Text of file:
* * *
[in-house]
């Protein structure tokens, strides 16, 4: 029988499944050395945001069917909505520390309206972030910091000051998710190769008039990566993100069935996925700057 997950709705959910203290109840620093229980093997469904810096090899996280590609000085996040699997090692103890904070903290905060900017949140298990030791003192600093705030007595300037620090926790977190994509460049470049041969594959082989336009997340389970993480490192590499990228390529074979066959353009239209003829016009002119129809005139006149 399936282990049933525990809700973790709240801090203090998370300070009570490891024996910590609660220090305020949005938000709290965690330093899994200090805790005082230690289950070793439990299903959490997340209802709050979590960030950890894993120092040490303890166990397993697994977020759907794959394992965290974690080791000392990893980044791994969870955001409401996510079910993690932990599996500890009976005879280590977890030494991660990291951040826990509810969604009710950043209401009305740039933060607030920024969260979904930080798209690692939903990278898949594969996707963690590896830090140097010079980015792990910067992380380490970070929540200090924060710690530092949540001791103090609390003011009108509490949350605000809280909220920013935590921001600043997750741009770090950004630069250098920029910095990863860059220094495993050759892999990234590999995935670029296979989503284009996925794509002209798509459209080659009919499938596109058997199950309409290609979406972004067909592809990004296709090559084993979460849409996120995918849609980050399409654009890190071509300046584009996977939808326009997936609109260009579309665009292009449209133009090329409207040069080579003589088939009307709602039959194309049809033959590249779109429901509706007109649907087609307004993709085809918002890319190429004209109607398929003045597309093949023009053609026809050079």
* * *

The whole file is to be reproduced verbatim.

[in-house]
């Protein structure tokens, strides 16, 4: 029988499944050395945001069917909505520390309206972030910091000051998710190769008039990566993100069935996925700057 997950709705959910203290109840620093229980093997469904810096090899996280590609000085996040699997090692103890904070903290905060900017949140298990030791003192600093705030007595300037620090926790977190994509460049470049041969594959082989336009997340389970993480490192590499990228390529074979066959353009239209003829016009002119129809005139006149 399936282990049933525990809700973790709240801090203090998370300070009570490891024996910590609660220090305020949005938000709290965690330093899994200090805790005082230690289950070793439990299903959490997340209802709050979590960030950890894993120092040490303890166990397993697994977020759907794959394992965290974690080791000392990893980044791994969870955001409401996510079910993690932990599996500890009976005879280590977890030494991660990291951040826990509810969604009710950043209401009305740039933060607030920024969260979904930080798209690692939903990278898949594969996707963690590896830090140097010079980015792990910067992380380490970070929540200090924060710690530092949540001791103090609390003011009108509490949350605000809280909220920013935590921001600043997750741009770090950004630069250098920029910095990863860059220094495993050759892999990234590999995935670029296979989503284009996925794509002209798509459209080659009919499938596109058997199950309409290609979406972004067909592809990004296709090559084993979460849409996120995918849609980050399409654009890190071509300046584009996977939808326009997936609109260009579309665009292009449209133009090329409207040069080579003589088939009307709602039959194309049809033959590249779109429901509706007109649907087609307004993709085809918002890319190429004209109607398929003045597309093949023009053609026809050079």